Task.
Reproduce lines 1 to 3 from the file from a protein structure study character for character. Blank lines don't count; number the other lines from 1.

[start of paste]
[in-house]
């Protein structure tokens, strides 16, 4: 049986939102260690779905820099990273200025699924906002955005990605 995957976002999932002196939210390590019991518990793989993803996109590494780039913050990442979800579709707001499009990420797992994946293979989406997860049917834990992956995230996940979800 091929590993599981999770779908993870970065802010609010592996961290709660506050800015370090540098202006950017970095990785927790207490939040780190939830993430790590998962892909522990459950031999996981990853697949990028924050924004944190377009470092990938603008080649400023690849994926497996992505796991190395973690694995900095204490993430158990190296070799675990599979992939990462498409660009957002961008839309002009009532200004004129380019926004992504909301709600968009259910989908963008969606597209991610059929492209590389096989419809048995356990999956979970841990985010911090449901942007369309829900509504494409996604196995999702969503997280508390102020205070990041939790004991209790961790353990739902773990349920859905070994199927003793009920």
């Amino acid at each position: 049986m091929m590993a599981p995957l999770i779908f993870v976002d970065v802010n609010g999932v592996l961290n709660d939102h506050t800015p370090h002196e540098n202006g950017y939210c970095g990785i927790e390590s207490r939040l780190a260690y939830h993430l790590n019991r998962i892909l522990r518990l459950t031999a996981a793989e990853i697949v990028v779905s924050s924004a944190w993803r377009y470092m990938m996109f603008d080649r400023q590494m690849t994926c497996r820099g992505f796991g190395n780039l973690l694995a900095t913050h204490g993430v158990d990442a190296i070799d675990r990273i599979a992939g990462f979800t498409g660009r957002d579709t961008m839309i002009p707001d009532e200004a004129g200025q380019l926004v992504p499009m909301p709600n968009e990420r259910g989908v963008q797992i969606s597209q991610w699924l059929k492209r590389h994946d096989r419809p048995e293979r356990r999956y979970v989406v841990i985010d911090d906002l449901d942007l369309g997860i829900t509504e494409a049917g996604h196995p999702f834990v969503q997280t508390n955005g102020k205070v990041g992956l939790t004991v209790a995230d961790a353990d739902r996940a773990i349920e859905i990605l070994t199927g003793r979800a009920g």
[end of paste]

[in-house]
């Protein structure tokens, strides 16, 4: 049986939102260690779905820099990273200025699924906002955005990605 995957976002999932002196939210390590019991518990793989993803996109590494780039913050990442979800579709707001499009990420797992994946293979989406997860049917834990992956995230996940979800 091929590993599981999770779908993870970065802010609010592996961290709660506050800015370090540098202006950017970095990785927790207490939040780190939830993430790590998962892909522990459950031999996981990853697949990028924050924004944190377009470092990938603008080649400023690849994926497996992505796991190395973690694995900095204490993430158990190296070799675990599979992939990462498409660009957002961008839309002009009532200004004129380019926004992504909301709600968009259910989908963008969606597209991610059929492209590389096989419809048995356990999956979970841990985010911090449901942007369309829900509504494409996604196995999702969503997280508390102020205070990041939790004991209790961790353990739902773990349920859905070994199927003793009920």
């Amino acid at each position: 049986m091929m590993a599981p995957l999770i779908f993870v976002d970065v802010n609010g999932v592996l961290n709660d939102h506050t800015p370090h002196e540098n202006g950017y939210c970095g990785i927790e390590s207490r939040l780190a260690y939830h993430l790590n019991r998962i892909l522990r518990l459950t031999a996981a793989e990853i697949v990028v779905s924050s924004a944190w993803r377009y470092m990938m996109f603008d080649r400023q590494m690849t994926c497996r820099g992505f796991g190395n780039l973690l694995a900095t913050h204490g993430v158990d990442a190296i070799d675990r990273i599979a992939g990462f979800t498409g660009r957002d579709t961008m839309i002009p707001d009532e200004a004129g200025q380019l926004v992504p499009m909301p709600n968009e990420r259910g989908v963008q797992i969606s597209q991610w699924l059929k492209r590389h994946d096989r419809p048995e293979r356990r999956y979970v989406v841990i985010d911090d906002l449901d942007l369309g997860i829900t509504e494409a049917g996604h196995p999702f834990v969503q997280t508390n955005g102020k205070v990041g992956l939790t004991v209790a995230d961790a353990d739902r996940a773990i349920e859905i990605l070994t199927g003793r979800a009920g």